In generation both the individual and the class are operative, but the individual is the more so of the two, for this is the only true existence. And the offspring is indeed produced of a certain quality, but also as an individual, and this latter is the true existence. (Generation of Animals 4.3)
In addition to Bakhtin's hatred of individuation under Nietzschean or Marxist inspiration, Freud seems to have contributed to his tendency to see bodily matters as "grotesque," by instilling a certain sense of guiltiness about the image of regeneration. There seems to be good reason to suppose that the Freudian theory of discussing all human activities from the viewpoint of sexual libido is largely responsible for Bakhtin's seeing physiological phenomena not as natural but as "scandalous" and "eccentric." First used in Dostoyevsky's Poetics, these two notions, which savor strongly of Aristotle's "aversion" and "repugnance," are to be crystallised into his "grotesque realism" in Rabelais and His World. Freud's self−reproaching struggle with libido also runs counter to the Aristotelian principle of self−preservation that "the production of another like itself" is "the goal towards which all things strive," and "for the sake of which they do whatsoever their nature renders possible" (On the Soul 2:4).
It has been pointed out that in the Poetics Aristotle frankly admits that the origin of comedy is in the phallic procession and dance, without the [→page 238] least indication of censure, and that nowhere in his extant works does he object to the Aristophanic comedy,10) which contains "grotesque" elements no less than the books of Rabelais, who was considered to be a direct descendant of the Greek poet.11) Still more remarkable is that the Old Comedy including that of Aristophanes was sometimes regarded as "elegant" by posterity, just as "the primordia of the human frame," which may cause "repugnance," had been esteemed as "beautiful" by Aristotle.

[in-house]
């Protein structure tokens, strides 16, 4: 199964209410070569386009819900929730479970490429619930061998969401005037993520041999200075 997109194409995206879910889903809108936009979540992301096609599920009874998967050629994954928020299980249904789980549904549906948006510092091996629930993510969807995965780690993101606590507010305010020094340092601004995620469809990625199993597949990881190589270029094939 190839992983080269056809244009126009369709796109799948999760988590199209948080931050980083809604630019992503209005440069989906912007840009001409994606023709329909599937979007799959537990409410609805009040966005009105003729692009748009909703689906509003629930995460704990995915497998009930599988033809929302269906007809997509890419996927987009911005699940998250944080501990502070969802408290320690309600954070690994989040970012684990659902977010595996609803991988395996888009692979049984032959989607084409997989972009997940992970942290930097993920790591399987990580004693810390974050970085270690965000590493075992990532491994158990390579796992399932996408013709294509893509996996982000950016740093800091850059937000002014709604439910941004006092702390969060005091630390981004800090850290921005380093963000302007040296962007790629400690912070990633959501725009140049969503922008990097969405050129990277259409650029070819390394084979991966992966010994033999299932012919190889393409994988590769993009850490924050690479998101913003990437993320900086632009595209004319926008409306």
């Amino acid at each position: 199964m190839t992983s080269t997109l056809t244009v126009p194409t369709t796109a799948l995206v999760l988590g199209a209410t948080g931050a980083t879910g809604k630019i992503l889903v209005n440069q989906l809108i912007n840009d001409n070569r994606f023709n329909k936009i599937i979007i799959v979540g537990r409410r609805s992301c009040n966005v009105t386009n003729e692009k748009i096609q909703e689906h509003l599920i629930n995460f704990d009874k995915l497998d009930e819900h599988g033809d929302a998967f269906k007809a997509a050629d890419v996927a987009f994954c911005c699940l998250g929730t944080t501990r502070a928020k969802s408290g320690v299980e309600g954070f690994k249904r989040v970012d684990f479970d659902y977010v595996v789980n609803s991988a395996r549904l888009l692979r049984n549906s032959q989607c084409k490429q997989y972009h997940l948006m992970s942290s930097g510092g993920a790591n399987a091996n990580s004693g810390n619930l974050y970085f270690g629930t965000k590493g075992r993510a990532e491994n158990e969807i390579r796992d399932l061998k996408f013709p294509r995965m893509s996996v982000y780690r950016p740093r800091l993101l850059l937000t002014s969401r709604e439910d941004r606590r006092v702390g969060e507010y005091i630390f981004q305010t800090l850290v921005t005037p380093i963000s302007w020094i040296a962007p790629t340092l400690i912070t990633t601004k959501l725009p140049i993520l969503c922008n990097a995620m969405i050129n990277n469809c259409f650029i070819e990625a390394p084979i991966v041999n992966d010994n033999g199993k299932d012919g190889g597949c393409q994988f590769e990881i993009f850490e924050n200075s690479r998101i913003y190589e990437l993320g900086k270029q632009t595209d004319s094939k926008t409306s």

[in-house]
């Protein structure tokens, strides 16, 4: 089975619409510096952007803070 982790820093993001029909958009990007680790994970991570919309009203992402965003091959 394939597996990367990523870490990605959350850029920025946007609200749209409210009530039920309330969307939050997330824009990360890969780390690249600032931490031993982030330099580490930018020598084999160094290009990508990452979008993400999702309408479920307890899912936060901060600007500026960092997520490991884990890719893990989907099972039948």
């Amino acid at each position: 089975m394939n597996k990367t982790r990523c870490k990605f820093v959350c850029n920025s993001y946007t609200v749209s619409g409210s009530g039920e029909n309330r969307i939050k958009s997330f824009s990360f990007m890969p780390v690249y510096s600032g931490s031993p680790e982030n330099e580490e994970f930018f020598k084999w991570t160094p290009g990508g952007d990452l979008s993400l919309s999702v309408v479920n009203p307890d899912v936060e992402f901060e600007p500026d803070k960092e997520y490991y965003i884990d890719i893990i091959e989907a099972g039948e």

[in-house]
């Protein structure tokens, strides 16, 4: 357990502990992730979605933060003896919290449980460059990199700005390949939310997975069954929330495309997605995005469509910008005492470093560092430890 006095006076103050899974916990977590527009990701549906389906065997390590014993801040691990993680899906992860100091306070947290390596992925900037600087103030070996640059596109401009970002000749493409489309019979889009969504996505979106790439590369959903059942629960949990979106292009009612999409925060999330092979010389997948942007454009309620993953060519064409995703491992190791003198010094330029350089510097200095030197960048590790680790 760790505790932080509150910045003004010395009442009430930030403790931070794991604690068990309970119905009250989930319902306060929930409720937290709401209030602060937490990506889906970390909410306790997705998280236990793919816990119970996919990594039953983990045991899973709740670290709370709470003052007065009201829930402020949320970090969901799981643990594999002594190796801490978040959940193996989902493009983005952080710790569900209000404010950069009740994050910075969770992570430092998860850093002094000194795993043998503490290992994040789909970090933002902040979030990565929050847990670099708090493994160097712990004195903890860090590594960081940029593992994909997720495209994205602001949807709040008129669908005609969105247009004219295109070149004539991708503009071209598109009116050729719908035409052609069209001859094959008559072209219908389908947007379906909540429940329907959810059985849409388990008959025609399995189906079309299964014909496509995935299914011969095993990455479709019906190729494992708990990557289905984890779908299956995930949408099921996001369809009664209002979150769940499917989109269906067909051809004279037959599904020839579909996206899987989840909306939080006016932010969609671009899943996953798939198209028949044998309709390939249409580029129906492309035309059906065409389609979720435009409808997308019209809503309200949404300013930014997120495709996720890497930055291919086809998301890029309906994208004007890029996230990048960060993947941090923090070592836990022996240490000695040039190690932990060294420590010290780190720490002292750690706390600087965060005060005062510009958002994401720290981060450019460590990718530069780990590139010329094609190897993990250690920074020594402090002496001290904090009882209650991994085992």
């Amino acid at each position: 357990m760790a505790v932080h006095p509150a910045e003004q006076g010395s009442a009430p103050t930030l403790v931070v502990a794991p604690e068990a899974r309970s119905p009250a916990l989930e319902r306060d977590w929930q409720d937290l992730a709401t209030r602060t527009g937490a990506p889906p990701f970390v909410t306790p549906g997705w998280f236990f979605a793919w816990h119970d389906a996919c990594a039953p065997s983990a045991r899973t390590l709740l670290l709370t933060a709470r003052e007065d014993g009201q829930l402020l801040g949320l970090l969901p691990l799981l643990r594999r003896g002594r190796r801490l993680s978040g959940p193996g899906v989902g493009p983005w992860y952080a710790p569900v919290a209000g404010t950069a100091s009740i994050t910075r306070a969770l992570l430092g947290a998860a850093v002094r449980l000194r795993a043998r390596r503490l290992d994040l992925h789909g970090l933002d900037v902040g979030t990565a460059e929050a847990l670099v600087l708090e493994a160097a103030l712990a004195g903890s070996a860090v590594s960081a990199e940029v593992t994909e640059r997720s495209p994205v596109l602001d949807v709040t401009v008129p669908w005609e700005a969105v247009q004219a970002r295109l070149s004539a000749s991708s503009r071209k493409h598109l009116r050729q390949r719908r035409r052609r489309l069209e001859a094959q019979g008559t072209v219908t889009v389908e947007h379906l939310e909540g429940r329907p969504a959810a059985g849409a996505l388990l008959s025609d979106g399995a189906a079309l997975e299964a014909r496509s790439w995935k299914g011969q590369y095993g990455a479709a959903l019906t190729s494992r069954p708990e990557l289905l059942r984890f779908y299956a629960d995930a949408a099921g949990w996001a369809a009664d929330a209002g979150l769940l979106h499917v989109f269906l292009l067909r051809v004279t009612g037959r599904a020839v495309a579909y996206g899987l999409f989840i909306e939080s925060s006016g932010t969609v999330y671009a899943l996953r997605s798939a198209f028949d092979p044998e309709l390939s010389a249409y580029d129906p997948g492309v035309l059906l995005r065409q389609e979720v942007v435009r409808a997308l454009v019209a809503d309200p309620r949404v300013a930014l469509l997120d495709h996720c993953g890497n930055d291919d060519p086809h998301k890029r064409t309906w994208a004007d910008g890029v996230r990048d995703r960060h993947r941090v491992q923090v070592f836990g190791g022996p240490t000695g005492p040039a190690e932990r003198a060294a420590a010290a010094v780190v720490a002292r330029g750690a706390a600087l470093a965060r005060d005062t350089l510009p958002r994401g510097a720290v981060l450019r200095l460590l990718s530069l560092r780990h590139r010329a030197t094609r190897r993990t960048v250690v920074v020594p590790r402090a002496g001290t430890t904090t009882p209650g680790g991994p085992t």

Let us take Quintilian's comment as an example:
The old comedy is almost the only form of poetry which preserves intact the true grace of Attic diction, while it is characterised by the most eloquent freedom of speech, and shows especial power in the denunciation of vice; but it reveals great force in other departments as well. For its style is at once lofty, elegant, graceful ….12)
We can see how the writer embraces the characteristics of the Old Comedy as a whole, including its "indecency" ['in other departments']. Nor did Cicero show any hesitation in praising it as "the representative of liberty and refined style of wit," and Aristophanes as "the wittiest poet of the Old Comedy" (De legibus, 2.15.37).13)
Jonson also held a similar attitude towards Plautus, who, according to Cicero, was the Latin representative of the type of liberal humour affected by the Old Comedy.14) In the Discoveries, Jonson introduces the opinion of M. Varro, who pronounced Plautus "the Prince of Letters, and Elegancie, in the Roman Language," approving this by granting Varro the epithet "the most Learned" (2551−54); he furthermore regrets Horace's harsh opinion of Plautus as a degenerate writer (2600−24).15) As for Aristophanes, Jonson was thinking of becoming a satirist of his type early in his career, and several of his works reflect Aristophanic influence, retaining no less obscenities, indecencies and personal abuse.16) Although in the Discoveries Jonson translated Heinsius' critical remarks concerning "obscene" and "aggressive elements in the Old Comedy," deepdown he seems to have shared the view, with Varro, Cicero, Quintilian and others, that both comic writers possessed enough "Elegancie" to vindicate themselves from the charge of indecency and licentiousness.